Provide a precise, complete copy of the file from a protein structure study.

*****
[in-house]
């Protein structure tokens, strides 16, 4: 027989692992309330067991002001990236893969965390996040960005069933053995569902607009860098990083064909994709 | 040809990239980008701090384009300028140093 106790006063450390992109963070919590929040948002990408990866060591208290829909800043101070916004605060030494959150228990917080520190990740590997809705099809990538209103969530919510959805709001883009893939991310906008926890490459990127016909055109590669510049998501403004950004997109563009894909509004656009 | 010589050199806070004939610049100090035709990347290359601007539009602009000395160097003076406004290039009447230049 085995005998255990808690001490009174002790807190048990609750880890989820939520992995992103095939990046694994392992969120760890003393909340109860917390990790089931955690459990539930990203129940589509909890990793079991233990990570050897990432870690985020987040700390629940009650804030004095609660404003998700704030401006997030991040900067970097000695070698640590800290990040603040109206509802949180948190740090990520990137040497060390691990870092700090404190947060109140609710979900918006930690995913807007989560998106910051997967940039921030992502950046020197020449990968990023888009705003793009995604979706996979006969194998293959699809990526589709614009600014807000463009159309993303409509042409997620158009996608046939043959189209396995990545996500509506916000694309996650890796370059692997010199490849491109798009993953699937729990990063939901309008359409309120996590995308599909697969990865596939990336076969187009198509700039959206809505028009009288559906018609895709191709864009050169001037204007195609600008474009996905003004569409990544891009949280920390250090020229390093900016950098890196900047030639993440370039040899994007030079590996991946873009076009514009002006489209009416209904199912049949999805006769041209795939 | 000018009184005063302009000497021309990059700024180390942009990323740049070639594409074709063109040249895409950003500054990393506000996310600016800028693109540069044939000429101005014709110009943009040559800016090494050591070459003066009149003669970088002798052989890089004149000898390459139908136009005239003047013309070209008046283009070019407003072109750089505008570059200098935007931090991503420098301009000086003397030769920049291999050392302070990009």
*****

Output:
[in-house]
């Protein structure tokens, strides 16, 4: 027989692992309330067991002001990236893969965390996040960005069933053995569902607009860098990083064909994709 | 040809990239980008701090384009300028140093 106790006063450390992109963070919590929040948002990408990866060591208290829909800043101070916004605060030494959150228990917080520190990740590997809705099809990538209103969530919510959805709001883009893939991310906008926890490459990127016909055109590669510049998501403004950004997109563009894909509004656009 | 010589050199806070004939610049100090035709990347290359601007539009602009000395160097003076406004290039009447230049 085995005998255990808690001490009174002790807190048990609750880890989820939520992995992103095939990046694994392992969120760890003393909340109860917390990790089931955690459990539930990203129940589509909890990793079991233990990570050897990432870690985020987040700390629940009650804030004095609660404003998700704030401006997030991040900067970097000695070698640590800290990040603040109206509802949180948190740090990520990137040497060390691990870092700090404190947060109140609710979900918006930690995913807007989560998106910051997967940039921030992502950046020197020449990968990023888009705003793009995604979706996979006969194998293959699809990526589709614009600014807000463009159309993303409509042409997620158009996608046939043959189209396995990545996500509506916000694309996650890796370059692997010199490849491109798009993953699937729990990063939901309008359409309120996590995308599909697969990865596939990336076969187009198509700039959206809505028009009288559906018609895709191709864009050169001037204007195609600008474009996905003004569409990544891009949280920390250090020229390093900016950098890196900047030639993440370039040899994007030079590996991946873009076009514009002006489209009416209904199912049949999805006769041209795939 | 000018009184005063302009000497021309990059700024180390942009990323740049070639594409074709063109040249895409950003500054990393506000996310600016800028693109540069044939000429101005014709110009943009040559800016090494050591070459003066009149003669970088002798052989890089004149000898390459139908136009005239003047013309070209008046283009070019407003072109750089505008570059200098935007931090991503420098301009000086003397030769920049291999050392302070990009």